- climate change - Economic crisis - food aid - Italy - poverty
Food security and development of Africa topped the Group of Eight menu on Friday, the last day of the three-day summit in the Italian town of L’Aquila. A day after a lavish dinner, the world’s richest nations approved a $20 billion agricultural programme for poorer countries. The aid announced was more than the expected $15 billion.
"There is an urgent need for decisive action to free humankind from hunger and poverty," G8 leaders said in a statement issued on the last day of their summit in Italy, at which they were joined by African heads of state.
African leaders from Algeria, Angola, Egypt, Libya, Senegal and South Africa also joined the talks to push the wealthy countries to honour their past aid pledges.
“The G8 have been under increasing criticism for failing to double food aid as promised in 2005 in Gleneagles [Scotland]. Italy and France especially did not give what they had pledged,” reports FRANCE 24’s business editor, Raphael Kahane.
The US has been pushing for a shift away from emergency aid assistance towards longer-term strategies to try to make poorer nations more self-sufficient. US President Barack Obama announced the multi-billion dollar initiative later on Friday, according to Kanaya Nwanze, head of the International Fund for Agricultural Development (IFAD).
Senegal's President Abdoulaye Wade said that Barack Obama -- who kicks off his first visit to Africa as US president later on Friday-- brought a welcome new focus on strengthening African farming.
According to the United Nations, one out of six people on the planet suffers from malnutrition. The global economic crisis, combined with rising food prices, tipped 100 million more people into chronic hunger last year, leading to riots in a number of countries.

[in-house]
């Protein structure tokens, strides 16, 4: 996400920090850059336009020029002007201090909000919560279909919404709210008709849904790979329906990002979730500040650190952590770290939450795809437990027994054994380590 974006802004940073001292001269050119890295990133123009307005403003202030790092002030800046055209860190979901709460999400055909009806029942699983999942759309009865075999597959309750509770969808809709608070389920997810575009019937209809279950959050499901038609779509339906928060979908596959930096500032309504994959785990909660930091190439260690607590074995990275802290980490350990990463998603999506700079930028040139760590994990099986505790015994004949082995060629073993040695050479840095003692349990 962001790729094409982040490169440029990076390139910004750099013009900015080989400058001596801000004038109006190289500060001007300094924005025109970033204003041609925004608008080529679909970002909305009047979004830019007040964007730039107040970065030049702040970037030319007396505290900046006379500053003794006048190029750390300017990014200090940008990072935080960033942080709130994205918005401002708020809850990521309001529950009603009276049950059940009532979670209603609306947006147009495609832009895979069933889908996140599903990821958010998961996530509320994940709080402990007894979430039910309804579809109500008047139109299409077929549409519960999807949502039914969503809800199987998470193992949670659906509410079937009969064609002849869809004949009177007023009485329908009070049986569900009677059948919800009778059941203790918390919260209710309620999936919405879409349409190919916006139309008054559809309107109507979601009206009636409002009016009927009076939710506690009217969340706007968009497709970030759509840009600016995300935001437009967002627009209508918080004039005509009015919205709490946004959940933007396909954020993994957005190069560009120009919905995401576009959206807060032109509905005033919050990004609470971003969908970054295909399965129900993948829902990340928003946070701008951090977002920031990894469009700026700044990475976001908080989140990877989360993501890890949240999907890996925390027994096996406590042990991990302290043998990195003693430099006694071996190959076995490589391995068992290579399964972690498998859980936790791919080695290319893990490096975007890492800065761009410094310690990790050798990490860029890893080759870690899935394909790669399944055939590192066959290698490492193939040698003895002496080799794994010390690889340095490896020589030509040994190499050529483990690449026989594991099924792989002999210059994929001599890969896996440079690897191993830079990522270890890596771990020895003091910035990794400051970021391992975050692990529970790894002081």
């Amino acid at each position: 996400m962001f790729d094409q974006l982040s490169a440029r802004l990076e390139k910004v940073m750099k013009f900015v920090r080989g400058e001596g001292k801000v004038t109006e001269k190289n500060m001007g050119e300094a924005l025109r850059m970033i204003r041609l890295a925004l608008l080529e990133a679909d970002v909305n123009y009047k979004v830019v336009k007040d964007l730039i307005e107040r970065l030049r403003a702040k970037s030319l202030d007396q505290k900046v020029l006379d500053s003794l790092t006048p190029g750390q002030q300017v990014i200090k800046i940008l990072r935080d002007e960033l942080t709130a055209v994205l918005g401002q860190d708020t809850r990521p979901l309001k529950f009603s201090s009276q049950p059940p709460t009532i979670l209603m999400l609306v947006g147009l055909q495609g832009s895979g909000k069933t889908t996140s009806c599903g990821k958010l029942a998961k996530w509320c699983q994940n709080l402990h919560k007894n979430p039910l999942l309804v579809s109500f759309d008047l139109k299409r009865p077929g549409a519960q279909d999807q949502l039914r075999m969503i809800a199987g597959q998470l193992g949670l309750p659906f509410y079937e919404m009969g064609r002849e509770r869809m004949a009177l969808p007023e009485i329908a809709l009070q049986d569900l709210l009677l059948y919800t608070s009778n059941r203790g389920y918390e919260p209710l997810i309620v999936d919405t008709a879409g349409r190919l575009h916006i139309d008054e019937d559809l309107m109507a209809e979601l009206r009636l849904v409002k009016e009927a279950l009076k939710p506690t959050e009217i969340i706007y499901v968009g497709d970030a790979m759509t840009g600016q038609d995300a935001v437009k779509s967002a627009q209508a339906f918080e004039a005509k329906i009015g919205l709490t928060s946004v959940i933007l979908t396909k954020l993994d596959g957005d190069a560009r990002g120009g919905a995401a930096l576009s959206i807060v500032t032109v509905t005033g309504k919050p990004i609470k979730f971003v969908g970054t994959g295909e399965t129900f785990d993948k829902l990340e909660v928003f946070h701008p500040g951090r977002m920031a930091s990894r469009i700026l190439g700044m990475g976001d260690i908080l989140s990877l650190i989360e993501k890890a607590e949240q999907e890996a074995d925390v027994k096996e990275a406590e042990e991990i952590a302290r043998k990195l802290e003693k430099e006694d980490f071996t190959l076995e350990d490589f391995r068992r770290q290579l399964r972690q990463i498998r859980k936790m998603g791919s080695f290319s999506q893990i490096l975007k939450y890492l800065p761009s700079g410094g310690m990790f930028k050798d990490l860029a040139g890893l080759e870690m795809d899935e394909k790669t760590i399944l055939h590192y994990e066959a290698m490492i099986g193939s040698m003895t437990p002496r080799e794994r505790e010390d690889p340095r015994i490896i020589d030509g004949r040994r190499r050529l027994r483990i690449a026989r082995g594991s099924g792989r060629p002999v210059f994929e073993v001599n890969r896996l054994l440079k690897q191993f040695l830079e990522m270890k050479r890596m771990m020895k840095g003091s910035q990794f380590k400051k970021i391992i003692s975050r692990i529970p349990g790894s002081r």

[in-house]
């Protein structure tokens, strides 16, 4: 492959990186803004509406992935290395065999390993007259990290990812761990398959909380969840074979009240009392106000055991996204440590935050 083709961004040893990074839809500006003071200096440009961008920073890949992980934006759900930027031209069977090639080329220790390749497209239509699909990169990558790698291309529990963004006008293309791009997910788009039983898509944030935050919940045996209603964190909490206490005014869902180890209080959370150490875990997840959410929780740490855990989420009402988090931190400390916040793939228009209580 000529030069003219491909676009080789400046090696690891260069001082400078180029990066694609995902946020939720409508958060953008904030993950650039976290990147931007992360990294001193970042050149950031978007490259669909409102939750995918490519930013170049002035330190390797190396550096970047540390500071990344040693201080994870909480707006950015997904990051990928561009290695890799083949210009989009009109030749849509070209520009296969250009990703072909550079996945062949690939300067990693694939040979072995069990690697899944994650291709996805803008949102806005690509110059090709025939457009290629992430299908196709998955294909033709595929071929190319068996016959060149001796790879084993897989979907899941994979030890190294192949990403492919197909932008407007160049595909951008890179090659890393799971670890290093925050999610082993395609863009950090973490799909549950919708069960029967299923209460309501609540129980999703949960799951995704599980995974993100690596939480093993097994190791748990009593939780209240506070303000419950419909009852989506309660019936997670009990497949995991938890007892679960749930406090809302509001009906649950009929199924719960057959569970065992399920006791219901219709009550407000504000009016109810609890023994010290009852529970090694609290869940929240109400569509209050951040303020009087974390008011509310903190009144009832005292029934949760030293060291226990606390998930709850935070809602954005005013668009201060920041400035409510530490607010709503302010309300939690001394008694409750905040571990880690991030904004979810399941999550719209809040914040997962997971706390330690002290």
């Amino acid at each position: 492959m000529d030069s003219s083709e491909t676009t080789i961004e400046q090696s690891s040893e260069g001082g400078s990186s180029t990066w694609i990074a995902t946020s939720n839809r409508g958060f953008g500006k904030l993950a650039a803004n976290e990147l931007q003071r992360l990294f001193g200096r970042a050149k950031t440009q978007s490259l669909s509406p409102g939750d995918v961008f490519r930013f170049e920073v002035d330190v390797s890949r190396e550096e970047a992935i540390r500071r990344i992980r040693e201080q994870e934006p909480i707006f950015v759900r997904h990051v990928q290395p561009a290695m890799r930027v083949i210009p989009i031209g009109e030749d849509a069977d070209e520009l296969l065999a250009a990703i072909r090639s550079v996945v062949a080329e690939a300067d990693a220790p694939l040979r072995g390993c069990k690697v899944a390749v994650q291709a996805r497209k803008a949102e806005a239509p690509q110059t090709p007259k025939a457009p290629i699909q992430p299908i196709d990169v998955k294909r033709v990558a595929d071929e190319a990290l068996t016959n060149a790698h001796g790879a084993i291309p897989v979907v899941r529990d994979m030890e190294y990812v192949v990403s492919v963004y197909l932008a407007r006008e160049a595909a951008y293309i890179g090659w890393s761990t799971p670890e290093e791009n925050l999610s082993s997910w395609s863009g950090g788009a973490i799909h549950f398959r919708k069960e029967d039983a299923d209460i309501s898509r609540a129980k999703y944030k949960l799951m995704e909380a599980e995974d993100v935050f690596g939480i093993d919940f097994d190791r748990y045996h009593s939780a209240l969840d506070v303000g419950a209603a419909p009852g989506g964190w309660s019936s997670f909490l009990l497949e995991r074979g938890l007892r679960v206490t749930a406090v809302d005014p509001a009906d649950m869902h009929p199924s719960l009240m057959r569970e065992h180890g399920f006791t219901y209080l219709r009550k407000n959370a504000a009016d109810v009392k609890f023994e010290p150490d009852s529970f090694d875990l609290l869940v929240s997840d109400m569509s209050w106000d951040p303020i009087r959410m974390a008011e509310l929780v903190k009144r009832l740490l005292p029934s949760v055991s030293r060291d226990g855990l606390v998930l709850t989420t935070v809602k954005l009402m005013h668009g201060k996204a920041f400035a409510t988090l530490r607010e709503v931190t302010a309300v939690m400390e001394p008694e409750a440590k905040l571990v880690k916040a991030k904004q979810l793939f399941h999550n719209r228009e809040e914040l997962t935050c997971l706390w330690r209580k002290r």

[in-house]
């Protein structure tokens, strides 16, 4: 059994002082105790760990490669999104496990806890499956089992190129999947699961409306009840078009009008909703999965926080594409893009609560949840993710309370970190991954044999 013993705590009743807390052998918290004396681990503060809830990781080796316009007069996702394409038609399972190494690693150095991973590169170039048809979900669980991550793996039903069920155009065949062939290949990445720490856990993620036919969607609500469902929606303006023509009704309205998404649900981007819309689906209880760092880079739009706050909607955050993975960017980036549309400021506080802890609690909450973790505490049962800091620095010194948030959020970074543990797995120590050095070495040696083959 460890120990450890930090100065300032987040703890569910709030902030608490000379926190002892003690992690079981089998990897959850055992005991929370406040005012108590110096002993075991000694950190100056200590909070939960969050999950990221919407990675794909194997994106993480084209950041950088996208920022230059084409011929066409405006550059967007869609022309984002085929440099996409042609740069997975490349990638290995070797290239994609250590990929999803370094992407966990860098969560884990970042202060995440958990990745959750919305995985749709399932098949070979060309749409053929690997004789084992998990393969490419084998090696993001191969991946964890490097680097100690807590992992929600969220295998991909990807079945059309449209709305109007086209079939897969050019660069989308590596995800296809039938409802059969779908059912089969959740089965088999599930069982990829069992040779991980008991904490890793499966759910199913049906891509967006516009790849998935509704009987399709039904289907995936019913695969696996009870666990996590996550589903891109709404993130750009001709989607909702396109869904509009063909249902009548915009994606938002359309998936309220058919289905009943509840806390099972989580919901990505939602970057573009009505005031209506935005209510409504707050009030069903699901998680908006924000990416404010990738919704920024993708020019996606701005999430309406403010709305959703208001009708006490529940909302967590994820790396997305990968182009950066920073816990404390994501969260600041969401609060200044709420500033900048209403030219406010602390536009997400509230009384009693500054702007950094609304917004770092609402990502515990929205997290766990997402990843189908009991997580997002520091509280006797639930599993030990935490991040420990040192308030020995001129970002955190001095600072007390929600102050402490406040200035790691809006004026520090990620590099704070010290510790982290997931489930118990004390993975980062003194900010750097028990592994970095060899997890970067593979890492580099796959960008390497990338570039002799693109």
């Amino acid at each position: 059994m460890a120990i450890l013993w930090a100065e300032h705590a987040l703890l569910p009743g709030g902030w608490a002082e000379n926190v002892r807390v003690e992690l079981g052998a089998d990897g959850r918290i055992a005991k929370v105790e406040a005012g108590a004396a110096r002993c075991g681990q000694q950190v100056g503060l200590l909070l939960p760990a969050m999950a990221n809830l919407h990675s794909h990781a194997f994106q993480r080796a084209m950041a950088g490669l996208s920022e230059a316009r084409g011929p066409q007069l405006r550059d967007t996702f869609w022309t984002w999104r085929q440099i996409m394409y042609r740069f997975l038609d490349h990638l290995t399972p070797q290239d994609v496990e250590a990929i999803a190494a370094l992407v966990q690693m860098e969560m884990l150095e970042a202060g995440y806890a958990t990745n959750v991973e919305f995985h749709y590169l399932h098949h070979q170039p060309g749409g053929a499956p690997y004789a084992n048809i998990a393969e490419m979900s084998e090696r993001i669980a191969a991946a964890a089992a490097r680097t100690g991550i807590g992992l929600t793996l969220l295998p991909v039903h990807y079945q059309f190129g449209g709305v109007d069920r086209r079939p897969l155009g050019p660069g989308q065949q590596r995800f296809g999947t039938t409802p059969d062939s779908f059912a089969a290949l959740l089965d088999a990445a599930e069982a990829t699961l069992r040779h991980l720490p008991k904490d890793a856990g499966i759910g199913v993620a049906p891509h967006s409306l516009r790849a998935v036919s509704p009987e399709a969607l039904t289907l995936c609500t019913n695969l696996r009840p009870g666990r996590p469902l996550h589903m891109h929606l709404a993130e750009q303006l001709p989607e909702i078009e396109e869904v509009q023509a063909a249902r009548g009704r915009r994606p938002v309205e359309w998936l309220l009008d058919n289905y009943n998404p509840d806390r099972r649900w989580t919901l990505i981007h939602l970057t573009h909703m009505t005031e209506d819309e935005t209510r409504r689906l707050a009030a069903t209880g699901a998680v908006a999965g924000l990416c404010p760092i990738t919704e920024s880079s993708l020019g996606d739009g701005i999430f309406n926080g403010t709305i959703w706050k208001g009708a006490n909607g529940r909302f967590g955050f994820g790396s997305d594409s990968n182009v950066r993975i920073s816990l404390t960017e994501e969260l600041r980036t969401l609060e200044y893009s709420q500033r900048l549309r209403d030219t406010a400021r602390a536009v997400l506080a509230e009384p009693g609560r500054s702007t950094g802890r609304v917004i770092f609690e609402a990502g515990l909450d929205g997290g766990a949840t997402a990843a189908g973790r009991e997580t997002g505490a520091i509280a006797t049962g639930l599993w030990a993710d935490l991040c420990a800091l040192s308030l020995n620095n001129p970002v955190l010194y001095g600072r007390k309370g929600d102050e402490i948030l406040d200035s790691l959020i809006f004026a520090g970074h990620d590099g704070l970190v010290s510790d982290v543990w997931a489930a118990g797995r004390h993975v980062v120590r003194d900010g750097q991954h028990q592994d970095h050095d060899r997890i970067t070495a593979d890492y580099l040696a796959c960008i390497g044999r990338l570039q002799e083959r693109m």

“The world knows how to defeat hunger - the G8 needs to show it has the political resolve not to compromise on this issue,” according to Josette Sheeran, executive director at the World Food Programme.
President Obama also held talks with representatives of Angola, Algeria, Nigeria and Senegal, as well as Pope Benedict XVI, in Rome, before embarking on an African tour later on Friday.
In a groundbreaking gesture, Libyan leader Muammar Gaddafi met his first US president on Thursday. He shook hands with Obama and sat one place away from him at dinner.
Consensus on climate change, financial crisis
On the second day of the summit, the gathered leaders from developed and developing nations focused talks on global warming and the financial turmoil.
The largest economies reached a consensus to cut pollution and agreed that global temperatures should not rise about two degree Celsius above 1900 levels.
The G8 members also set an aim to cut their gas emissions by 80 % by 2050 but failed to convince developing nations to cut 50% by the same date. While Canada's Environment Minister Jim Prentice said 80 percent was an "aspirational goal", member Russia immediately said it could not hit this target by 2050.
"There is a bit of frustration because one would like to convince everyone about everything and obtain all the results straight way, but things are progressing," French President Nicolas Sarkozy told reporters late on Thursday.
The summit wraps up at lunchtime and will be followed by a flurry of bilateral meetings that stretch long into the day.